Can you live a long and happy life without having a love of literature? I think so. It is important to learn to read but that does not mean, by any means, that one needs to read “literature.” If it isn’t obvious to people by now, literature will soon be ancient history anyway. While humans have always told stories and always learned from them, they have not always had “literature.” Novels have become common place for a very brief moment in human history and are now clearly being replaced by television and movies (for better or for worse, that is what is happening.)

Teachers and politicians hate this of course. What I hate is that the idea of discussing life choices and issues in getting along in this world, which is a positive benefit of discussing literature, can only be done by reading Moby Dick according to the experts. There are any other ways to do learn to think about life.

We have, as a society, lost the forest for the trees. While we could be teaching deeply about why they do what they do, instead we are teaching them to pass tests. We insist that they learn what was fashionable for the elite to learn a century ago. And we torture them and wonder why they drop out. Moby Dick indeed!

Wednesday, August 26, 2009

The "myth" of educational reform

The Obama administration is very busy bemoaning the "myths' that the general public believes about their proposed health care package. In a recent statement they mentioned myths such as: "About five out of 10 believe the federal government will become directly involved in making personal health care decisions." and "Roughly six out of 10 Americans believe taxpayers will be required to pay for abortions."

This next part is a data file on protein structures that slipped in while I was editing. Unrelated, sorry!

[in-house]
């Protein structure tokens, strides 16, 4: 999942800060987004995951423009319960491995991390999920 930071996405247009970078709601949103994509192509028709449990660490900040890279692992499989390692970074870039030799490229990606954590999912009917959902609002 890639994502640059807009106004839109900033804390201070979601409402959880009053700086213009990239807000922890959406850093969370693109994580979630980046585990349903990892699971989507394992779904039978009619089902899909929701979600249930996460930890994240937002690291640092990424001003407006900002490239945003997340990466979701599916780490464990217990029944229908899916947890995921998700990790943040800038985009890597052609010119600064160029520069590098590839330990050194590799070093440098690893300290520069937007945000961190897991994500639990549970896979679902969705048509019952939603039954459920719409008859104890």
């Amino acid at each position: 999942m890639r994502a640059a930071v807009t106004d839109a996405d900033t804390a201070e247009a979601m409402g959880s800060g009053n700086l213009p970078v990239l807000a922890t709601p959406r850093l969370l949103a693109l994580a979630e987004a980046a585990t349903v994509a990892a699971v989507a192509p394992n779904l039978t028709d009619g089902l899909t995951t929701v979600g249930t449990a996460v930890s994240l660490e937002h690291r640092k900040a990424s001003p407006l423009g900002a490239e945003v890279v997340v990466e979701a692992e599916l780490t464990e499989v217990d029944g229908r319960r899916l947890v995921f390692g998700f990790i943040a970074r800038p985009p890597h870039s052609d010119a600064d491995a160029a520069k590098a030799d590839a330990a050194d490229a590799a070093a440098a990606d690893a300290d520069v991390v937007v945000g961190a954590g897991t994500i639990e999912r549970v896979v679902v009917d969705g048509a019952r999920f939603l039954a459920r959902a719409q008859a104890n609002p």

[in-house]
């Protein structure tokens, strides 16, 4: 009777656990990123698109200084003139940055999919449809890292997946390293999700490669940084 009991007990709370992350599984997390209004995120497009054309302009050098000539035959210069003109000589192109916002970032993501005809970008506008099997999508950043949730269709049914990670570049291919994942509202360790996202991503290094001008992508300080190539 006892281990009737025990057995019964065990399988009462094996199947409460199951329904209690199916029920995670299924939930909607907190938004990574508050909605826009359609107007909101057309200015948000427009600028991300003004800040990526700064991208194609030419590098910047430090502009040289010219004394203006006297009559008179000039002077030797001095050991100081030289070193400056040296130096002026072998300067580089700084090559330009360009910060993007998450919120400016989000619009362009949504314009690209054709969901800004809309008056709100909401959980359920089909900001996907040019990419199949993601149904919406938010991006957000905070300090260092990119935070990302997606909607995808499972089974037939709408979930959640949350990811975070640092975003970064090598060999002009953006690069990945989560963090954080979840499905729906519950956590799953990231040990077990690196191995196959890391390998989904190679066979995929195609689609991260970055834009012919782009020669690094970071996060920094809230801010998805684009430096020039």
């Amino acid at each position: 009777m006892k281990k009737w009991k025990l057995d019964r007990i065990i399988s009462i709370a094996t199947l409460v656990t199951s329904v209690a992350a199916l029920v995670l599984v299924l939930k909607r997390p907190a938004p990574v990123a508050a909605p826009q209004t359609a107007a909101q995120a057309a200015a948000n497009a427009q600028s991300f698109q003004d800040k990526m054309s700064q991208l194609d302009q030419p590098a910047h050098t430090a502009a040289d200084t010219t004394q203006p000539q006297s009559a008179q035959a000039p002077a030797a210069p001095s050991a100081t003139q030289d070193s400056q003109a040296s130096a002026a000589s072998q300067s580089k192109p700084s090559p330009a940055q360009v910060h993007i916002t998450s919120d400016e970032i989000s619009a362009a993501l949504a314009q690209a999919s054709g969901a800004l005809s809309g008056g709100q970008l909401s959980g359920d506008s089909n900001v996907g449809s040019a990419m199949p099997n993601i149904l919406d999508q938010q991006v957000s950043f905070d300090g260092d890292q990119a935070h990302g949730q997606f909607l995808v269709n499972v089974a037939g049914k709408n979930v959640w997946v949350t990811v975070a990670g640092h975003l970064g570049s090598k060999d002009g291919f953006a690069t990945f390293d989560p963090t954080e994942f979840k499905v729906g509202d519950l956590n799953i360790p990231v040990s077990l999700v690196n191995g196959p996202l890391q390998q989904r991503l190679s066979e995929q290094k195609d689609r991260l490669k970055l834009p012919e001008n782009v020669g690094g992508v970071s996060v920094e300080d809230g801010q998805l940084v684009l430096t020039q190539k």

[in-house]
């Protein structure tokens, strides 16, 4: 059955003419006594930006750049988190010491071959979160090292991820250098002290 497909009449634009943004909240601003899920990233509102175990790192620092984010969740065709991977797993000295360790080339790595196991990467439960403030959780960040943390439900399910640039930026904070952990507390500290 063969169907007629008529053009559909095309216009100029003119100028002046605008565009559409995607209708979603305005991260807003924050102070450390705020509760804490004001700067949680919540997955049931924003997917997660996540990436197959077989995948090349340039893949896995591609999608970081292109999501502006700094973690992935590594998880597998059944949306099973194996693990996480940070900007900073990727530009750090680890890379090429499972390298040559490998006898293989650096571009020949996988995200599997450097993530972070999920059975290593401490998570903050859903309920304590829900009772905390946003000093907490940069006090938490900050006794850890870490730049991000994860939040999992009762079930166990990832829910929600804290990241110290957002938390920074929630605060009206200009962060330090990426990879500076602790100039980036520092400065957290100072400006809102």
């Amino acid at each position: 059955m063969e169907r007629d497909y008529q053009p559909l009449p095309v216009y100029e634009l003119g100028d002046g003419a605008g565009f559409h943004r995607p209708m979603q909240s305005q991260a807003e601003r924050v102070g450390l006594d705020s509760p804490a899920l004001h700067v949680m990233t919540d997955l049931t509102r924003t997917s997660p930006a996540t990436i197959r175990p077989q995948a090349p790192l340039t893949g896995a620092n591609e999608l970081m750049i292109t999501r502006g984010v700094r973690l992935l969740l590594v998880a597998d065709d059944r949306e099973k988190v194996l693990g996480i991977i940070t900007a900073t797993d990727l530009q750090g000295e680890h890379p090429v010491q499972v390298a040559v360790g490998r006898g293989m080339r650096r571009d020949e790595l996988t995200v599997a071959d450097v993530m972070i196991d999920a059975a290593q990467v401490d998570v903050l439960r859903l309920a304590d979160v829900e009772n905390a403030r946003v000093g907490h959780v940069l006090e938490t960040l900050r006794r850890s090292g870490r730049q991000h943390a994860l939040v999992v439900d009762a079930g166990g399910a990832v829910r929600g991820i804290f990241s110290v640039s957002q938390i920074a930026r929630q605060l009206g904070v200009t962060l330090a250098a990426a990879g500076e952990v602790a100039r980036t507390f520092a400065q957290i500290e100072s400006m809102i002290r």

Who is to blame for the fact that the American public cannot separate truth from myth and cannot think their way out of a paper bag? Here is my best guess: the schools. The schools do not teach people how to think, how to discern truth, or how to figure out what the real agenda of talk show hosts might be. They learn algebra, and they analyze Shakespeare, and they memorize physics formulas, and still they can't think. Amazing!

Could we try teaching them to think so that they won't believe "myths?" Apparently not. Mr. Obama insists on a national curriculum and more testing on the same old crap. Rest assured Mr. President, that future Presidents will have to deal with these kinds of myths as well, because the students you will be creating will be just as incapable of thinking as the citizens that you have to deal with now on a daily basis.